Force of fire (rebuilding)

January 14, 2013

Twenty two years ago an arsonist set fire to a forest that eventually destroyed four homes. Mine was one of them.


At the beginning of the fire, while the house was still whole and standing, two firemen arrived with a fire truck and went, oddly, inside the house and started spraying down the walls. They calmly assured: “The house will be okay, although there will be some smoke and water damage”.


With no need to gather up valuables I had nothing to do except tend to small spot fires in the gardens and small pond at the back of the house while occasionally zipping into the house for a breather when the smoke and heat outside became too great.


But then, just as I walked into the house for another cooling off period, the two firemen ran past me with their firehoses shouting “Quick, get outside, we’re losing it”. Within seconds the whole of the house imploded. All three stories of her.

The heat was so intense that literally nothing survived except for the metal strings of the baby grand piano, the metal roof, water pipes and other non-combustibles. Melted glass puddled on the ground.


The home I had designed and built when I first got to Tasmania in 1985 disappeared as quickly as the fog off the pond on a summer’s morning. The ash pile contained everything I possessed. And I walked away with just the smokey clothes I was wearing.


Except, that is, for one little box. A shoe box that I had grabbed unconsciously as I was fleeing the house.

Later, when opening the shoe box to see what was in it, I told myself that whatever the contents were, they would give me guidance in how to move into my now totally clean, blank slate, mortgage free future unhindered by possessions.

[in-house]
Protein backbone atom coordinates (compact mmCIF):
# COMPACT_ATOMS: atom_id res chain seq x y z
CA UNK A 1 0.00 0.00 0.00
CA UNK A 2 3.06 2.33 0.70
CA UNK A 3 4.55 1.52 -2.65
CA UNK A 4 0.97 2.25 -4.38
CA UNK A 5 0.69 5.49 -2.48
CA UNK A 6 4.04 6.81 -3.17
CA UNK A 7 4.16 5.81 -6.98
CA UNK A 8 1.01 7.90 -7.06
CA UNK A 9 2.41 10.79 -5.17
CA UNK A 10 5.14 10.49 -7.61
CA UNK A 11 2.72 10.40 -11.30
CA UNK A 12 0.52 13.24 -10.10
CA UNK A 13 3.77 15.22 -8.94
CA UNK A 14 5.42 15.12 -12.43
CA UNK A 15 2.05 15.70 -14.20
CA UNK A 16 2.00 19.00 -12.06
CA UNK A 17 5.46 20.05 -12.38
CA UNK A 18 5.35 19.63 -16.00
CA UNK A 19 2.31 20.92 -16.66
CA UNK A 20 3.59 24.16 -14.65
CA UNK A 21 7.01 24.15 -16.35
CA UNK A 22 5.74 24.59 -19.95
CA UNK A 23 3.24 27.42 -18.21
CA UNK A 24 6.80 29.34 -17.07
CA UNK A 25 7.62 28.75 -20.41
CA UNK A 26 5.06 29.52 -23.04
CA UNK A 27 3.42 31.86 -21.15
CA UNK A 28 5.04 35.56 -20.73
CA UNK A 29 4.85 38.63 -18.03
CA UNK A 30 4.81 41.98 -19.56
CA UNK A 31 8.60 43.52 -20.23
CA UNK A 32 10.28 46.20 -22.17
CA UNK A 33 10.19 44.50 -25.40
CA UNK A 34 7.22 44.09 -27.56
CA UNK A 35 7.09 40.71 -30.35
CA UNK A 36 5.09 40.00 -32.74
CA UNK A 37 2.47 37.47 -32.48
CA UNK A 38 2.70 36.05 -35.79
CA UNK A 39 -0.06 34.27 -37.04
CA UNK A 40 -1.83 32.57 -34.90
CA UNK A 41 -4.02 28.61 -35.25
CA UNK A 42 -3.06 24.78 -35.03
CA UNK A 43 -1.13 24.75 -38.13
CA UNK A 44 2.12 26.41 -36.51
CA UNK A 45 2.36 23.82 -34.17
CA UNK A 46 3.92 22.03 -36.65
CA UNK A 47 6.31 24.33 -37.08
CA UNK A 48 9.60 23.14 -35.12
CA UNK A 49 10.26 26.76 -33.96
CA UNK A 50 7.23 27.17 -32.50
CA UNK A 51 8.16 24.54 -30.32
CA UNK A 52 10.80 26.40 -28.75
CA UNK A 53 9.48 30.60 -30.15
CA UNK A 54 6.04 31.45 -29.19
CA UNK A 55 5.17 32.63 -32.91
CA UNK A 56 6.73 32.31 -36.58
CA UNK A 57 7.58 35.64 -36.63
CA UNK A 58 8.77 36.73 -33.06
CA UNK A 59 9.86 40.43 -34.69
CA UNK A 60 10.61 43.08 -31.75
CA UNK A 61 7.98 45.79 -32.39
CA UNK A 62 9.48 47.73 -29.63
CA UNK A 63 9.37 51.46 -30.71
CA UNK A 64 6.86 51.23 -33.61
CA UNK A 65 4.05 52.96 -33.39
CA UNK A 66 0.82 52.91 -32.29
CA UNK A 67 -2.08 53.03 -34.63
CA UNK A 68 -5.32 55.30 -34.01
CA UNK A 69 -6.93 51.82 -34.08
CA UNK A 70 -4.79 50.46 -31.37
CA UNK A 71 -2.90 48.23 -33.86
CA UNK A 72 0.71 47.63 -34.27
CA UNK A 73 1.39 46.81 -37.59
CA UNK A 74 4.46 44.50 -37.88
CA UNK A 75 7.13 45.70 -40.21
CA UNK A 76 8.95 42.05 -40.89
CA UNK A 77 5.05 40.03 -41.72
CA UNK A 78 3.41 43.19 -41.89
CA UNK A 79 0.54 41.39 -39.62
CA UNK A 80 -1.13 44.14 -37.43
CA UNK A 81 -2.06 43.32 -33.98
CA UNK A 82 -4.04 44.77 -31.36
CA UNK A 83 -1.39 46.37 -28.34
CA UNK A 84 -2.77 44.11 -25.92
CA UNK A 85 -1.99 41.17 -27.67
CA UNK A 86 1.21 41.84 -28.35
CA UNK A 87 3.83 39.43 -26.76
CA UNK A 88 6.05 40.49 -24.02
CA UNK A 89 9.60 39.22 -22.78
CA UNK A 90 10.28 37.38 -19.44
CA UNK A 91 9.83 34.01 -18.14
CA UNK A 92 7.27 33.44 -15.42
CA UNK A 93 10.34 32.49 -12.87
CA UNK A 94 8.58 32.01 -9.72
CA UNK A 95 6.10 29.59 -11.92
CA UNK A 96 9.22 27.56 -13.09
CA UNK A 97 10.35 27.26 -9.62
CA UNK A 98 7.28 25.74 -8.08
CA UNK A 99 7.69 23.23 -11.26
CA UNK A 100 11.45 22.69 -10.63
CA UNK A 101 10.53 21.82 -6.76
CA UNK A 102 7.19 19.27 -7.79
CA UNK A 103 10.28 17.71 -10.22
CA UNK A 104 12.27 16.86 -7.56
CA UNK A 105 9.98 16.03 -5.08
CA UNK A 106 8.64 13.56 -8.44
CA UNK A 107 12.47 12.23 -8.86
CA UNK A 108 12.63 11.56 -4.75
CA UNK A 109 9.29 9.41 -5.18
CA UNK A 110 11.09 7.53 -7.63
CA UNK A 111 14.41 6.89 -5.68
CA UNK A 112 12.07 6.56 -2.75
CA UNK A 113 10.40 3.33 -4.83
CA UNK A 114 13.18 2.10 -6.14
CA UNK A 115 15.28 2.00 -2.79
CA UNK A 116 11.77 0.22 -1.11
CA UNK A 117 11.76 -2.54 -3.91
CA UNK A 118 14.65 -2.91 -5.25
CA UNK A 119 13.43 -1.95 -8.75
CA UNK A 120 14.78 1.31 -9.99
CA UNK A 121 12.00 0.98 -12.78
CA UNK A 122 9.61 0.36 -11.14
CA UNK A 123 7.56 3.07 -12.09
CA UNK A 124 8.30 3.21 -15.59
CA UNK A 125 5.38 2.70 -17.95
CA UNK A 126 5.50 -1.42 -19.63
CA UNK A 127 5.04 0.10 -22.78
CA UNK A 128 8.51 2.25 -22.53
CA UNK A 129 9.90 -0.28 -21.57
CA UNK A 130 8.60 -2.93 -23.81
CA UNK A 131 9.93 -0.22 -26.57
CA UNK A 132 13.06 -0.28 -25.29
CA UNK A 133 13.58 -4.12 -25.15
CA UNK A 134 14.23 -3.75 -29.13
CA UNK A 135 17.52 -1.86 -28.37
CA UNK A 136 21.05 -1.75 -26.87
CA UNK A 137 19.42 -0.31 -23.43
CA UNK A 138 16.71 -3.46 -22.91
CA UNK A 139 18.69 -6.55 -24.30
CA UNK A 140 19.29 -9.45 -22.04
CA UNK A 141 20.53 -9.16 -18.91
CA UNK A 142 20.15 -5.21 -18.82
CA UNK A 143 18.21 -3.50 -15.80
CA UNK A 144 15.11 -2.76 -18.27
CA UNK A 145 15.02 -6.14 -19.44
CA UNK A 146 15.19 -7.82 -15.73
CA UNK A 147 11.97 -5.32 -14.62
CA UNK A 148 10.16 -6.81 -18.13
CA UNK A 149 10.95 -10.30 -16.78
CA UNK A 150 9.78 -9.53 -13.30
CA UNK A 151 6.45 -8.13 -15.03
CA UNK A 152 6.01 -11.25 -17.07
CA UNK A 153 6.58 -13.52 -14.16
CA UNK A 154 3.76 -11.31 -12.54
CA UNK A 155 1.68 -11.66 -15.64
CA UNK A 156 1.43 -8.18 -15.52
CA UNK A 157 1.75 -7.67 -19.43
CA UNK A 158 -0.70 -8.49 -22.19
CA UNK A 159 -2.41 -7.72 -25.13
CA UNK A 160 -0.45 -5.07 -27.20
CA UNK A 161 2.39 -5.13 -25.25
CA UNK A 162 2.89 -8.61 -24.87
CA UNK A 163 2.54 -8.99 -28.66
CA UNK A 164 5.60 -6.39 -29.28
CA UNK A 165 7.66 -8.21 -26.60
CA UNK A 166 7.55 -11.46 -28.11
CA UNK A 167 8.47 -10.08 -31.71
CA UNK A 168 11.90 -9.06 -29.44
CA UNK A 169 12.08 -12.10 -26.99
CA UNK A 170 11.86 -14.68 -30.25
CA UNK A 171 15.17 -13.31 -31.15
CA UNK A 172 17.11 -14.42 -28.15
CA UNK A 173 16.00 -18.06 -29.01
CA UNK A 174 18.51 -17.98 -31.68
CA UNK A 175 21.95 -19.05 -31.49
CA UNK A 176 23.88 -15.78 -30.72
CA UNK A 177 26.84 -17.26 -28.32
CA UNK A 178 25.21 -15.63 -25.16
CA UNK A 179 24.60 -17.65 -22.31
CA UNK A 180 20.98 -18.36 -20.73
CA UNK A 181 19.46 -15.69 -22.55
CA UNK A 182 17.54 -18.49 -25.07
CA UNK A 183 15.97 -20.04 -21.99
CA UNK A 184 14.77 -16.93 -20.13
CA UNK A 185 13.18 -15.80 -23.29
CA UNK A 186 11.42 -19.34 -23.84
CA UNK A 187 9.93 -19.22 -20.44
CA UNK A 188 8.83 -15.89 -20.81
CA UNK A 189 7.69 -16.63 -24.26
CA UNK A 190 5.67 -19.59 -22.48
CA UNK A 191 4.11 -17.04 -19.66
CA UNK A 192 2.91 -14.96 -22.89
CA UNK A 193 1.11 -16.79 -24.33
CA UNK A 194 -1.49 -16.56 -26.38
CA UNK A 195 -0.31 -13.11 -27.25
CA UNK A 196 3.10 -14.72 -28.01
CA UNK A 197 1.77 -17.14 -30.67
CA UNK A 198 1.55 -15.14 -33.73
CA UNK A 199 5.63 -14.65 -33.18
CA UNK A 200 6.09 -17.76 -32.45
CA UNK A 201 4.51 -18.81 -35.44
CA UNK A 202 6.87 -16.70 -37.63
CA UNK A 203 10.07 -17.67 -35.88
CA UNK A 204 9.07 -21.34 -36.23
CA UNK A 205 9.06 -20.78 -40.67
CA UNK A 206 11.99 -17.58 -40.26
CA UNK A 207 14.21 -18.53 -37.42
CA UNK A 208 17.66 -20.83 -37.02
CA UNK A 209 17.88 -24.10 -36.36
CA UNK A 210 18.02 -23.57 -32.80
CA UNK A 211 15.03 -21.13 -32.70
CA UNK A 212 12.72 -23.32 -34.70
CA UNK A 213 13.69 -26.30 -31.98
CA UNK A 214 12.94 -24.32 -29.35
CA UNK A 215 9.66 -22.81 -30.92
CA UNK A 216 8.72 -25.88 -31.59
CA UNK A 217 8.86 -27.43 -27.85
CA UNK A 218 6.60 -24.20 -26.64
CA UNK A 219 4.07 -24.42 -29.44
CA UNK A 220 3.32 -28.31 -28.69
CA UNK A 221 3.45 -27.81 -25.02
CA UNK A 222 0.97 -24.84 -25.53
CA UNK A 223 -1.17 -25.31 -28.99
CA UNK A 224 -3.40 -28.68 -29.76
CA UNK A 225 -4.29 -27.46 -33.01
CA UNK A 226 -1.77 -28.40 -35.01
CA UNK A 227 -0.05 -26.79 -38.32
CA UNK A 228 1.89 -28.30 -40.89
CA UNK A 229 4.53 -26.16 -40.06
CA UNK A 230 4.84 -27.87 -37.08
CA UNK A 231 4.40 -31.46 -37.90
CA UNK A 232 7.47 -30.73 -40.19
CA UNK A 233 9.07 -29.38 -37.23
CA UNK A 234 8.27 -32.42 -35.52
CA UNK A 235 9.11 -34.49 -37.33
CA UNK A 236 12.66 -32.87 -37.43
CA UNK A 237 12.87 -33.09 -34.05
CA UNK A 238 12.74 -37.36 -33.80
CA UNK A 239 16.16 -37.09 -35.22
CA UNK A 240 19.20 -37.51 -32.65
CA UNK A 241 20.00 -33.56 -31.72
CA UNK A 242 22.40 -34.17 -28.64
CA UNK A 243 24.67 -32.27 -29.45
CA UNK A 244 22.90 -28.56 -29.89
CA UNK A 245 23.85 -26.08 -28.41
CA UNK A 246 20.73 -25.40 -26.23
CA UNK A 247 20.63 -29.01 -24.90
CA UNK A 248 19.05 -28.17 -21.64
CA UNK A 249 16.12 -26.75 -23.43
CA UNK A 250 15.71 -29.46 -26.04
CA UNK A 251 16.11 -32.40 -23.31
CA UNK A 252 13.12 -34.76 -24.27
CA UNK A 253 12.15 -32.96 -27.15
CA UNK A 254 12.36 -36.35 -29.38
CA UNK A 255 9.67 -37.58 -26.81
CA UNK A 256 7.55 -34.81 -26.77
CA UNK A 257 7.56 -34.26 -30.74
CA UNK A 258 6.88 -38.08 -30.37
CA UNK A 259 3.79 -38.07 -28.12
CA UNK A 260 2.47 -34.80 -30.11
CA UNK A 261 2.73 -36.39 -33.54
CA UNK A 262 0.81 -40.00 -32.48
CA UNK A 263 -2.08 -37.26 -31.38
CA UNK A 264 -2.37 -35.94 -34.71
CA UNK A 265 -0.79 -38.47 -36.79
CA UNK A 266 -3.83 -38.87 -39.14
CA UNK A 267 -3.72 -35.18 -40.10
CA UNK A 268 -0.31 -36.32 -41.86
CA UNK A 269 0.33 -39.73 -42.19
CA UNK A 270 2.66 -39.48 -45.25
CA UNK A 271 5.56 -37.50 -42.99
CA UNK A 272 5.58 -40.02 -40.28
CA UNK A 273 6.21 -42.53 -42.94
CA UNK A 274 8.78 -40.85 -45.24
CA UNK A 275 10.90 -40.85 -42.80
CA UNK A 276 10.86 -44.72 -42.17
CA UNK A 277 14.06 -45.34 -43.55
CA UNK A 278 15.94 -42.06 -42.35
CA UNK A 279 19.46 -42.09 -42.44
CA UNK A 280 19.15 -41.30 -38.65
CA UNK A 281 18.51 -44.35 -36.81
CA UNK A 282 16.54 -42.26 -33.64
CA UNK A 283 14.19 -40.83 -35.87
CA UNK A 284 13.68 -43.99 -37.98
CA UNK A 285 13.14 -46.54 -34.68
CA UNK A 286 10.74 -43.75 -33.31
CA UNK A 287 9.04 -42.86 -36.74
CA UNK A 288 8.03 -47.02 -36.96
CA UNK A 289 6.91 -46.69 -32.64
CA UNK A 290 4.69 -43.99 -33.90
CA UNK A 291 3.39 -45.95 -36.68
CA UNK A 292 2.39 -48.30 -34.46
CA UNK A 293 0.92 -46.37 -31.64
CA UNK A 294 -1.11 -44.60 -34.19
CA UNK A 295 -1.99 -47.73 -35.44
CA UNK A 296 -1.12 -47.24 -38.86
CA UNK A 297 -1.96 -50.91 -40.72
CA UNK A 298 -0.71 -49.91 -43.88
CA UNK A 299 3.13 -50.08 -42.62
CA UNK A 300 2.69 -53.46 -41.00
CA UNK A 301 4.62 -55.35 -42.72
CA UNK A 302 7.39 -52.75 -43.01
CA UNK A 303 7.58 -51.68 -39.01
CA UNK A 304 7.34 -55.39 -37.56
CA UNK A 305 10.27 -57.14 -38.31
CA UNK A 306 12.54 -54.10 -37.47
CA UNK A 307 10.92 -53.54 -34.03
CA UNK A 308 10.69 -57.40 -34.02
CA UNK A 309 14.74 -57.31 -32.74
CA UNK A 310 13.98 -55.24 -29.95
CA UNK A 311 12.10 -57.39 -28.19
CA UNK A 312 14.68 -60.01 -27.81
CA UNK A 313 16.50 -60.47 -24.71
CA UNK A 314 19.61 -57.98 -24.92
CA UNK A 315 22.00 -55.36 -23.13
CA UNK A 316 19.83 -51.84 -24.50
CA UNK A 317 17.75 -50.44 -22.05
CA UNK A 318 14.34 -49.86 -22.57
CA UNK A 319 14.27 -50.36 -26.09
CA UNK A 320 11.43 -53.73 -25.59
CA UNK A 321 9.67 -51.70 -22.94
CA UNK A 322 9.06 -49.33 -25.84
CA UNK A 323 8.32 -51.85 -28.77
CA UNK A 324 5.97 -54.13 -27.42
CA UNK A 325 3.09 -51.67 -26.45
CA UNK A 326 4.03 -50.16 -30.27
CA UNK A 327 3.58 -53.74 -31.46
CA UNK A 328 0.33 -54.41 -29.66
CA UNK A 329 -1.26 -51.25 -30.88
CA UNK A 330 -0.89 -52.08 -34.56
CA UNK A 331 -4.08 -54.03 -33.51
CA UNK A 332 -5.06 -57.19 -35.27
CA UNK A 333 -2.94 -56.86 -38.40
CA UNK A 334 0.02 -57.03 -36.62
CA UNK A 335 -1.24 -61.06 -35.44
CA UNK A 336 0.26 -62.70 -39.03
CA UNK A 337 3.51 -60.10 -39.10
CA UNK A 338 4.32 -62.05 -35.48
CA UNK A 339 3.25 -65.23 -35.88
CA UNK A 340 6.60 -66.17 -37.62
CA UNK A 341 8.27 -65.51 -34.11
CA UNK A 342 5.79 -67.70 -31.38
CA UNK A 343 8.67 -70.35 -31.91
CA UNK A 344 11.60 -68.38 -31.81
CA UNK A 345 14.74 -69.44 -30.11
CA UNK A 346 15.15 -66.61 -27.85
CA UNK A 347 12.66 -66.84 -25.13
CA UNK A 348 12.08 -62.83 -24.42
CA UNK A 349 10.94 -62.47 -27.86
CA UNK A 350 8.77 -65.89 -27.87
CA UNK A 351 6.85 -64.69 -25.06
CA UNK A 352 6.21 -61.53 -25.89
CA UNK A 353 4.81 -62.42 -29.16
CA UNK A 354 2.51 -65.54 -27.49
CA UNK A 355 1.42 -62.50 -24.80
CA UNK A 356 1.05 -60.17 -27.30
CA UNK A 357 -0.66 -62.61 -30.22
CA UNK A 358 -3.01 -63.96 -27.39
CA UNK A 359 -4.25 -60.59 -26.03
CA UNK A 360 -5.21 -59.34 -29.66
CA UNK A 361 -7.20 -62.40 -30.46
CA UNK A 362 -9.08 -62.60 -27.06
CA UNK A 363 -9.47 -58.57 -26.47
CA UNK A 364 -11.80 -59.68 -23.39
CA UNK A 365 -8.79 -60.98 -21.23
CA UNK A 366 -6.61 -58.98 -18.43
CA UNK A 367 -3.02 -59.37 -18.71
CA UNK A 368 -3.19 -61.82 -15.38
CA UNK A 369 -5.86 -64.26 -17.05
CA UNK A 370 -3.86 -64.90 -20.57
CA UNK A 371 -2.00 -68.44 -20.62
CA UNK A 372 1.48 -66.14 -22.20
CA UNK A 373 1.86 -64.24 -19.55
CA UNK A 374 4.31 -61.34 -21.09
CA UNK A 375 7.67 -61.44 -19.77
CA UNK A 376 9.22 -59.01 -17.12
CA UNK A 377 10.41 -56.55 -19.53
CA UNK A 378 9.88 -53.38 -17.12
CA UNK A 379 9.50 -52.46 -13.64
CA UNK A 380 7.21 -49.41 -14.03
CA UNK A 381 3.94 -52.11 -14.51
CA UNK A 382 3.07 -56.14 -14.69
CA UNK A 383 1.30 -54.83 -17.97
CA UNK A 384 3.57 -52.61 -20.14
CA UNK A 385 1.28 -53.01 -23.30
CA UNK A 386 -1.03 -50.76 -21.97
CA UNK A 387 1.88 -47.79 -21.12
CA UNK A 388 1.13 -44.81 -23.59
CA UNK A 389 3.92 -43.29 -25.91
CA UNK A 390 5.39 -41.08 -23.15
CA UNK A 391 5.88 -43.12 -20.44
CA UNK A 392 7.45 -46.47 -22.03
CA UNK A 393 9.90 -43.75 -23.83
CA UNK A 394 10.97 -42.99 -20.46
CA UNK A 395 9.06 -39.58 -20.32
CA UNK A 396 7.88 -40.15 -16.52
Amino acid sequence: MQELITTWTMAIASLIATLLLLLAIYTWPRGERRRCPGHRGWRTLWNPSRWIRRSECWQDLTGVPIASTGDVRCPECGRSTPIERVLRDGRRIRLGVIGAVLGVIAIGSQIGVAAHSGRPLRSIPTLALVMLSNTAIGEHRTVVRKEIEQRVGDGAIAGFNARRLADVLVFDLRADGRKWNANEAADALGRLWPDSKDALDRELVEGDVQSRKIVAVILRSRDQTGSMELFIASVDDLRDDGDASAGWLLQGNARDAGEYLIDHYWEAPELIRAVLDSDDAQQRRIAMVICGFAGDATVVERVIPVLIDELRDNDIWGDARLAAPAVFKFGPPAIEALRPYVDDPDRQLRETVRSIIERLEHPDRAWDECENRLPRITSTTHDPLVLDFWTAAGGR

Opening this personal “ark of the covenant” was a mixture of trepidation and excitement. Especially so, since only a month earlier while canoeing down the Arthur river I had knelt down in prayer on a riverbank at dusk one evening and stated to the darkening air: “I am ready to be of greater service”.

Inside were two small items. Both would provide an important message in how and what I should be doing in the years to come.

The first was a small packet of brads. The type of nail used in fine, finish work. What this signified to me was the importance of “rebuilding” again; to continue my life as an artist — a creative maker of things beautiful and finely crafted — but now, using art in service for the greater good.

The second item was even more significant as it provided an insight into how I might approach a future dedicated to “being of greater service”. No, it wasn’t a book on the wisdom of the Buddha. Nor some religious reliquary. Rather, it was a plain packet of condoms.

All smiles and giggles aside, the condoms symbolized two things. The first was simply to find pleasure in the daily activities of life again and not be overly burdened by those huge material losses suffered.

Secondly, I took the packet of condoms to symbolize “sensuality” rather than “sexuality”. Coupling the condoms with the nails, i.e. sensuality with art, I then added the notion of “being of greater service”. Thus began the slow process of educating myself on the many philosophical, cultural and spiritual issues surrounding deep ecology, ecofeminism, social ecology, systems theory and the evolutionary science behind the sensuality of our planet Gaia.

“Re-sacralizing the sensual” became my artistic calling. And has continued so for the past twenty two years.

I turned the ashes of my Bonnet Hill home into what is now called Windgrove: a refuge for learning.